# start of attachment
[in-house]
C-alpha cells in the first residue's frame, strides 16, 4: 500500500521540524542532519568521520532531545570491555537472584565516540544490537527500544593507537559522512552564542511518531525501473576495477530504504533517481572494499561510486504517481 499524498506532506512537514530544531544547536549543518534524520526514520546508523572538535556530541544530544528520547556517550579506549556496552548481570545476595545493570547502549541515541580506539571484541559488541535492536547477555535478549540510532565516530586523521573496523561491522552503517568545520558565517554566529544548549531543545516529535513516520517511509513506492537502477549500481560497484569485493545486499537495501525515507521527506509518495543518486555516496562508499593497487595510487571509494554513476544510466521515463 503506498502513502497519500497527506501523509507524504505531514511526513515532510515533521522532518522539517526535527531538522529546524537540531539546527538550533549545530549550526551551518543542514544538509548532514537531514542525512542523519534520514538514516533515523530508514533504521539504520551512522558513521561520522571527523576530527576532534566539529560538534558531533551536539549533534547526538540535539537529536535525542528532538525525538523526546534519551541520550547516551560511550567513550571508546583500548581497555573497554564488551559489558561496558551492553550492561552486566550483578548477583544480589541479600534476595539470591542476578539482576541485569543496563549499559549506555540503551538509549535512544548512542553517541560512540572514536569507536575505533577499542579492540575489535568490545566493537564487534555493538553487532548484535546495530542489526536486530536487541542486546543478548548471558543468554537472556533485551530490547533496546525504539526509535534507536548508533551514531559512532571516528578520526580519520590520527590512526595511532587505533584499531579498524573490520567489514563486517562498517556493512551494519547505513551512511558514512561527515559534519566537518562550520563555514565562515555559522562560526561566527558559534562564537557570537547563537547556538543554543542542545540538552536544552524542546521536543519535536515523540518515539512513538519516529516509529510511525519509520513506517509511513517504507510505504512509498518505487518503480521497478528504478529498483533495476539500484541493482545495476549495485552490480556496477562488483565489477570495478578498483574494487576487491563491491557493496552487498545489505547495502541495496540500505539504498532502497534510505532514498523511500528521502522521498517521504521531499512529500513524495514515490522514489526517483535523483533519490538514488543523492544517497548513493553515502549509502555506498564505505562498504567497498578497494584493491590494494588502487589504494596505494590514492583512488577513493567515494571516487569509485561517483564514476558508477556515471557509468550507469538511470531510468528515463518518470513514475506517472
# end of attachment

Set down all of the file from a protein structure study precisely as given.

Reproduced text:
[in-house]
C-alpha cells in the first residue's frame, strides 16, 4: 500500500521540524542532519568521520532531545570491555537472584565516540544490537527500544593507537559522512552564542511518531525501473576495477530504504533517481572494499561510486504517481 499524498506532506512537514530544531544547536549543518534524520526514520546508523572538535556530541544530544528520547556517550579506549556496552548481570545476595545493570547502549541515541580506539571484541559488541535492536547477555535478549540510532565516530586523521573496523561491522552503517568545520558565517554566529544548549531543545516529535513516520517511509513506492537502477549500481560497484569485493545486499537495501525515507521527506509518495543518486555516496562508499593497487595510487571509494554513476544510466521515463 503506498502513502497519500497527506501523509507524504505531514511526513515532510515533521522532518522539517526535527531538522529546524537540531539546527538550533549545530549550526551551518543542514544538509548532514537531514542525512542523519534520514538514516533515523530508514533504521539504520551512522558513521561520522571527523576530527576532534566539529560538534558531533551536539549533534547526538540535539537529536535525542528532538525525538523526546534519551541520550547516551560511550567513550571508546583500548581497555573497554564488551559489558561496558551492553550492561552486566550483578548477583544480589541479600534476595539470591542476578539482576541485569543496563549499559549506555540503551538509549535512544548512542553517541560512540572514536569507536575505533577499542579492540575489535568490545566493537564487534555493538553487532548484535546495530542489526536486530536487541542486546543478548548471558543468554537472556533485551530490547533496546525504539526509535534507536548508533551514531559512532571516528578520526580519520590520527590512526595511532587505533584499531579498524573490520567489514563486517562498517556493512551494519547505513551512511558514512561527515559534519566537518562550520563555514565562515555559522562560526561566527558559534562564537557570537547563537547556538543554543542542545540538552536544552524542546521536543519535536515523540518515539512513538519516529516509529510511525519509520513506517509511513517504507510505504512509498518505487518503480521497478528504478529498483533495476539500484541493482545495476549495485552490480556496477562488483565489477570495478578498483574494487576487491563491491557493496552487498545489505547495502541495496540500505539504498532502497534510505532514498523511500528521502522521498517521504521531499512529500513524495514515490522514489526517483535523483533519490538514488543523492544517497548513493553515502549509502555506498564505505562498504567497498578497494584493491590494494588502487589504494596505494590514492583512488577513493567515494571516487569509485561517483564514476558508477556515471557509468550507469538511470531510468528515463518518470513514475506517472